Americans are open to new climate change policies as long as they offer environmental, social and economic benefits. This is according to social scientists Janet K. Swim and Nathaniel Geiger. According to the two, many Americans are willing to embrace positive climate change policies regardless of political affiliation.
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Swim, a professor of psychology at Penn State, and Geiger, assistant professor of communication at Indiana University, say that their studies sought to understand people’s opinions on climate issues. They found some climate policies to be more popular than others. In general, they observed that Americans are willing to accept policies that offer incentives, as opposed to policies that punish.
As they explain in Renewable Energy World, “For example, about one-third of the respondents thought the disincentives for individuals would have more social harms than benefits, while only about 10% thought the same for other policy options.”
In two recent studies, the researchers sampled responses from over 265 participants, ranging from ages 18 to 80. The participants were diverse in terms of political affiliation. The researchers found that 87% of the respondents preferred policies that increase renewable energy over those that decrease energy use. At the same time, 77% of respondents also showed support for policies that require energy reduction. Many respondents also thought that policies that promote increased green energy production, such as solar and wind, were better than policies that require people to stop using air conditioning without providing an alternative.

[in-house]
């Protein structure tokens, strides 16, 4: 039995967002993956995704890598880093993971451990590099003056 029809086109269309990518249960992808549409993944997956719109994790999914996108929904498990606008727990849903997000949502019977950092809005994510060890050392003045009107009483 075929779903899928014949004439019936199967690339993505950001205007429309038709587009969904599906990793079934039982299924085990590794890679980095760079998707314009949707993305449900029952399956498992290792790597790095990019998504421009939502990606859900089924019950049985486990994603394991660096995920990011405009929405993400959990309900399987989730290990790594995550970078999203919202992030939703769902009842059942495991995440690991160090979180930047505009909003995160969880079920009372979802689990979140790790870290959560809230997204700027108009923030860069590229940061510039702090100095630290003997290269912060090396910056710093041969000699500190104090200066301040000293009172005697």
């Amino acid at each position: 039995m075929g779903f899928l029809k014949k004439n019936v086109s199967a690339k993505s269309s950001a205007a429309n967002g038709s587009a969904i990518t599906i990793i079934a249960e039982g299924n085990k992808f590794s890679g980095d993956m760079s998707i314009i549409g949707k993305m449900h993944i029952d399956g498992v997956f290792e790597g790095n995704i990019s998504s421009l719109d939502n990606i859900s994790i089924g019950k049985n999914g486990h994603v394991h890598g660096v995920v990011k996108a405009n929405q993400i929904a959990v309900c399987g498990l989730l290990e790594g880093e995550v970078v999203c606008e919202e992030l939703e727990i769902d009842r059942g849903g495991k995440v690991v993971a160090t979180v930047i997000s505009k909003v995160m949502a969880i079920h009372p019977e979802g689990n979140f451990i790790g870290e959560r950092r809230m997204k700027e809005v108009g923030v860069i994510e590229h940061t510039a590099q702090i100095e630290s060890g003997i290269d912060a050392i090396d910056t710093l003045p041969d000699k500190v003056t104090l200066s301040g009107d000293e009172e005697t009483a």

The researchers say they were surprised that respondents’ political affiliations did not have a big influence on their preferences. This is coming at a time when political leaders have been accused of polarizing their supporters against specific climate policies.
This study helps shed some light on how policies can be framed for public appeal. Overall, the researchers say that while “it may not always make sense for politicians to promote climate policy with the greatest public support…changing policies to increase their positive social impact – a carbon tax that rebates the proceeds to citizens is an example – can help win public support.”
Lead image via Pixabay
Turns out, many Americans actually do support climate action is written by Bonface Landi for inhabitat.com